(…) To work with this dichotomy of self and others, first it is necessary to consider the facts and patterns of life, that is your behavior, your approach to communication, and your way of life overall. There are certain aspects of your life that are not balanced, but those very things can be developed into a balanced state of being, which is the main thing that we need to achieve. Three things make for imbalance: ignorance, hatred and desire. (…) In an unbalanced way of behaving, one does not deal properly with a situation. One's action is not appropriate. One action overlaps another and the action is not properly accomplished, for when a person is halfway through dealing with the present action, he is already drifting on to the next action. This produces a kind of indigestion in the mind, for there is something always left incomplete, like leaving a fruit half eaten.

Ignorance in this case means that someone is not able to accomplish his or her present work thoroughly. Ignorance ignores what is because your mind is occupied by either experiences from the past, or expectations of the future. Therefore, you are never able to be now. Ignorance means ignoring the present.

Another problem is aggression. In the state of aggression, you are constantly trying to fight with someone else. Your mind is so occupied with your opponent that you are continuously defensive, trying to defend yourself in the fear that something will happen to you. Therefore you are unable to see a positive alternative, one that would allow you to actually deal effectively with problems. Instead, your mind is clouded, and you do not have the clarity of mind to deal with situations. (…)

What is necessary is to learn to understand the other side of any situation, to make friends with the opponent or the problem, in order to see the opponent clearly and to understand what move he is going to make next. (…)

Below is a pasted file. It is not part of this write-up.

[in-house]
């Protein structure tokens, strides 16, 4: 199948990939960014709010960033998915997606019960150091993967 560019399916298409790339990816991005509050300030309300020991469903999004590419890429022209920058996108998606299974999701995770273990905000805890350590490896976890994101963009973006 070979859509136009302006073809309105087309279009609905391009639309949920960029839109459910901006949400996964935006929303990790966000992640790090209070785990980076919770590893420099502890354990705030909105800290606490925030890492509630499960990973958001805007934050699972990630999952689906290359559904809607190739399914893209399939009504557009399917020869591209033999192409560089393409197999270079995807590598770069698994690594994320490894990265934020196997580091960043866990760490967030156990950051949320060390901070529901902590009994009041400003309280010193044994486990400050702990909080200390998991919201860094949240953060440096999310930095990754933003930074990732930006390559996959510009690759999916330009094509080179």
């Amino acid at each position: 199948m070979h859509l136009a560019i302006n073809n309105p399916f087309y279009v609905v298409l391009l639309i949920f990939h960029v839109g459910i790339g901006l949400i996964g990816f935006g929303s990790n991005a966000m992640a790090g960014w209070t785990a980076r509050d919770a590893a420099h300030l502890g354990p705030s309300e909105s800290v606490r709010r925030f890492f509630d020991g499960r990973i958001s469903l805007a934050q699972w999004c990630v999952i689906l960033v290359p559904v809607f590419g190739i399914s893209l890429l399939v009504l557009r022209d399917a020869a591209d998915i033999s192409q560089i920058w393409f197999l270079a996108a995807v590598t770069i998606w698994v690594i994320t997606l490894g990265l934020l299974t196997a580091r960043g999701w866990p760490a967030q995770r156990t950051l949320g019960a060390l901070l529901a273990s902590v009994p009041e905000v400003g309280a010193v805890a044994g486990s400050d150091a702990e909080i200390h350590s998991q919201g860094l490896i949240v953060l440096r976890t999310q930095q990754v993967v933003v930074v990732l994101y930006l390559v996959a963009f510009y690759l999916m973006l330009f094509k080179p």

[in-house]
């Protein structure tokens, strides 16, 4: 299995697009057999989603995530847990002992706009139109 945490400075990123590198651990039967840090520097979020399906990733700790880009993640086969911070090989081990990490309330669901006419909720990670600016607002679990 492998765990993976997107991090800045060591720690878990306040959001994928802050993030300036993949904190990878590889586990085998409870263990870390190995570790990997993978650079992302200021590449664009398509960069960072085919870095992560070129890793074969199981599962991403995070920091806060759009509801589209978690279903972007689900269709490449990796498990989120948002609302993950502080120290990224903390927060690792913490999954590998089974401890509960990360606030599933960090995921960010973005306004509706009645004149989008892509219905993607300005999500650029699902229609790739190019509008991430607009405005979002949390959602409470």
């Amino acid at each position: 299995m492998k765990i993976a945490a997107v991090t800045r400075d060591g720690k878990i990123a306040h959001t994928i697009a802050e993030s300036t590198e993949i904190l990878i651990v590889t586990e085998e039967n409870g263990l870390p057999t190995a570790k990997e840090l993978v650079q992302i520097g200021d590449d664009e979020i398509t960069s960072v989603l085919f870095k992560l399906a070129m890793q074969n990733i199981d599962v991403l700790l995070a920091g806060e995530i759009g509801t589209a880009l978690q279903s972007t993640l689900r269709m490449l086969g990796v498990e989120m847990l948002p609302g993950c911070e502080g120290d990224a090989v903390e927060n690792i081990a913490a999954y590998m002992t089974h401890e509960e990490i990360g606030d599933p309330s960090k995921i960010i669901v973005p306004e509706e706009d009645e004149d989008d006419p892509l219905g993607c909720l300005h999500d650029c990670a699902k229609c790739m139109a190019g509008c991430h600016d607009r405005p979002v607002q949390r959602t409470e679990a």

The whole point is that, in order to successfully challenge someone, first of all you must develop loving-kindness and a feeling of longing for openness, so that there is no desire to challenge anyone at all. If one has a desire to conquer or win a challenge against another, then in the process of challenging him or her, the mind is filled with this desire and one is not really able to challenge the other person properly. Going beyond the challenge is the art of war. (…)

That is the whole point: when you do not produce another force of hatred, the opposing force collapses. -pp 46 - 50

A warrior should be capable of artfully conducting his or her life in every action, from drinking tea to running a country. Learning how to handle fear, and how to utilize both our own and other people's fears, is what allows us to brew the beer of fearlessness. (…) The basic vision of warriorship is that there is goodness in everyone. -pp 53

We are referring here to overcoming a (…) basic doubt, which is fundamentally doubting yourself and feeling that you have shortcomings as a human being. You don't feel that your mind and body are synchronized or working together properly. You feel that you are constantly being shortchanged somewhere in life. -pp 55

Doubt arises in relating with authority, discipline and scheduling throughout our life. When we don't acknowledge our doubt, it manifests as resistance and resentment. (…) However, resistance in everyday life provides us with many ways to manipulate situations. When we are presented with a challenge, we often try to turn away, rather than having to face it. We come up with all kinds of excuses to avoid the demands that we feel are being put on us. The basic “no” on the other hand, is accepting discipline in our life without preconceptions. -pp 56

The ground of fearlessness, which is the basis for overcoming doubt and wrong belief, is the development of renunciation. Renunciation here means overcoming that very hard and aggressive mentality which wards off any gentleness that might come into our hearts. Fear does not allow fundamental tenderness to enter into us. When tenderness tinged by sadness touches our heart, we know that we are in contact with reality. We feel it. That contact is genuine, fresh, and quite raw. That sensitivity is the basic experience of warriorship, and it is the key to developing fearless renunciation. -pp 58

When people say they are bored, often they mean that they don't want to experience the sense of emptiness, which is also an expression of openness and vulnerability. -pp 59